The nuclear apocalypse doesn't have to be scary. Any of these seven nuclear fallout shelters would make the end of the world relatively comfortable:
1. Cheyenne Mountain Complex
Famous from movies like Dr. Strangelove, WarGames, and Independence Day, the Cheyenne Mountain Complex is a richly appointed bunker and status symbol for the post-apocalypse elite. It feature an underground lake and small boats for re-enacting Lonely Island videos as well as great defenses and a gym.
On the downside, bunker residents would have to share space with the Air Force and NORAD whose 24-hour operations would dampen the boat party. Also, there's no fighting in the War Room.
2. Mount Weather Emergency Operations Center
Equipped with radio and television studios so you can drop awesome mix tapes, the Mount Weather Emergency Operations Center is for the aspiring rap artist who will capture the post-apocalypse angst. An on-site water treatment plant prevents sewage build-ups and the facility houses 200 people, meaning your whole entourage could come.
Unfortunately, there are very few private rooms and those are reserved for the senior members of the executive branch and the Supreme Court Justices, so bring poncho liners to hang up for privacy in the communal areas.
3. Raven Rock Mountain Complex: Site R
Raven Rock Mountain Complex has great security provided by a company of military police officers dedicated to the complex and defenses to defeat an electromagnetic attack. It reportedly features a stocked Starbucks and a direct underground tunnel to Camp David, the President's own retreat.
Of course, all those amenities mean that senior military brass and even the president will head here, so expect the culture to get very stodgy very quickly.
4. National Audio-Visual Conservation Center at Mount Pony
The Mount Pony facility is a 140,000-square-foot bunker filled with 90 miles of shelving that hold 1.1 million video items and 3.5 million audio recordings stored there by the Library of Congress. Combined with the 200-seat movie theater in the complex, the Mount Pony facility is the perfect home for the cinephile.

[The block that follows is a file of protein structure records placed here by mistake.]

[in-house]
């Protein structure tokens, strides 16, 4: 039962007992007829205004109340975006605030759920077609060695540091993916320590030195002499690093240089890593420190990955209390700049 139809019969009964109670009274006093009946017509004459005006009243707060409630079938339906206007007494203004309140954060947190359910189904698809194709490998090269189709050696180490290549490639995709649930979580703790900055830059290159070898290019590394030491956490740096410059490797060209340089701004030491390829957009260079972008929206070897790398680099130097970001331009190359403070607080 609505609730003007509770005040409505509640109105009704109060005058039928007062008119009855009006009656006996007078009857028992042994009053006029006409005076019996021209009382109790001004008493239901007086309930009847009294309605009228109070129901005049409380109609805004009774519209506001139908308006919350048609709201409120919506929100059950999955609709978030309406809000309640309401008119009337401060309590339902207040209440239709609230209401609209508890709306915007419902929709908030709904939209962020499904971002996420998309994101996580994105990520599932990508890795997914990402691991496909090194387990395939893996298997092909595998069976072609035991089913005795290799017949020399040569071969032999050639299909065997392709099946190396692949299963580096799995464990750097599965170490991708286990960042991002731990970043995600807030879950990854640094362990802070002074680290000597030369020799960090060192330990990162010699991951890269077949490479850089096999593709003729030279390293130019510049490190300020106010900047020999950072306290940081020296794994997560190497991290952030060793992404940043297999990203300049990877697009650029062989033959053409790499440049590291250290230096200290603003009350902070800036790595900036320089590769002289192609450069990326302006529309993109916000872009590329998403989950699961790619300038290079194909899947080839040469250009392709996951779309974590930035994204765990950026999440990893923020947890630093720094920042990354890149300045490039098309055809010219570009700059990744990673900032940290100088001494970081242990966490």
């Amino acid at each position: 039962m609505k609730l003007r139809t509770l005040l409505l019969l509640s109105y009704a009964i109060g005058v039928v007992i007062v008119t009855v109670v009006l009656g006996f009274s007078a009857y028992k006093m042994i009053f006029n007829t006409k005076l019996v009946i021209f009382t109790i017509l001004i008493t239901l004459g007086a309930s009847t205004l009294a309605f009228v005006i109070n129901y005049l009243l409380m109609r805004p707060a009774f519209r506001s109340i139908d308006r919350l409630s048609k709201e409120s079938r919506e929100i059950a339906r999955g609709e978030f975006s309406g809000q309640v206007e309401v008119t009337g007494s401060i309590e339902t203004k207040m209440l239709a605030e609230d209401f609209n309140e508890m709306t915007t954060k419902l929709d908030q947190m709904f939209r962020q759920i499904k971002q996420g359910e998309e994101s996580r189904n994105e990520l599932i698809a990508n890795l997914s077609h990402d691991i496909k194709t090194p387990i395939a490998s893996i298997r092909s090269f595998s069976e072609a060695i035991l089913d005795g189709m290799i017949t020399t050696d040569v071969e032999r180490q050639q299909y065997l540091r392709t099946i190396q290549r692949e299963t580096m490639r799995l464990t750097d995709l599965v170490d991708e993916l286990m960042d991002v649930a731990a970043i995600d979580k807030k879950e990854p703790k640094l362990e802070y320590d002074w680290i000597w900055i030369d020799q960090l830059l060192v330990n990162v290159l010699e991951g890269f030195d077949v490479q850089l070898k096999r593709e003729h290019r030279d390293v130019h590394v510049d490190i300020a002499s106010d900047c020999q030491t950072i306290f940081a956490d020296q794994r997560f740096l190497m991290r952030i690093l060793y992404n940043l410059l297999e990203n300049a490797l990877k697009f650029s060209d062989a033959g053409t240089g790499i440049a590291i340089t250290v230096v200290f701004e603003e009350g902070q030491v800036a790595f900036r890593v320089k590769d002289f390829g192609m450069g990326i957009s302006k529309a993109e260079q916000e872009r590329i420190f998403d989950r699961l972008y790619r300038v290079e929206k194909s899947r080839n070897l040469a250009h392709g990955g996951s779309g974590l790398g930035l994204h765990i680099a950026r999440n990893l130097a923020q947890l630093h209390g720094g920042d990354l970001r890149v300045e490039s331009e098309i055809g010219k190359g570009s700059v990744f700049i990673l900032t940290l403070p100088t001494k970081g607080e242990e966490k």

Like the Greenbrier Resort, the site has been decommissioned as a nuclear bunker so denizens must bring their own supplies and should probably invest in a cot. A waste incinerator would also come in handy.
5. For the book lover: The Notch
The bunker at The Notch was originally the command center for the 8th Air Force in case of an attack, but after it was retired it served as storage for the Federal Reserve and is now where Amherst College which keeps a portion of its archive.
Modern survivors in an apocalypse could peruse the materials and enjoy the artifacts while the air conditioning and high ceilings provide a comfortable living environment. And, since the facility is now owned by colleges, there is no military brass to bother you.
6. Underground Complex at North Bay, Canada
Complete with a gym, a cafeteria, and a barber shop, the Underground Complex at North Bay, Canada was the first major underground bunker for riding out the apocalypse. And, since the bunker is mainly manned by the Canadian military, it's likely to have a very civil command climate.
Unfortunately, its generators draw from the same air as its personnel, limiting the amount of time the bunker can run before everyone suffocates. Originally, this window of time was measured in hours, though modern, efficient generators and computers might allow days of survivability.
7. The Bunker at Greenbrier
Photo: Wikipedia/Bobak Ha'Eri
The Bunker at the Greenbrier Resort in West Virginia is one of the most famous bunkers of the Cold War. Designed to house 1,100 of Washington's elite, the facility has its own medical and dental facilities, great decor, and five large meeting rooms. The cafeteria has fake windows with paintings of the countryside for that classic "pre-wasteland" aesthetic.
Since the site has been decommissioned there is no worry of Congress showing up to ruin the party, but residents will have to bring their own food, water, staff, and diesel fuel.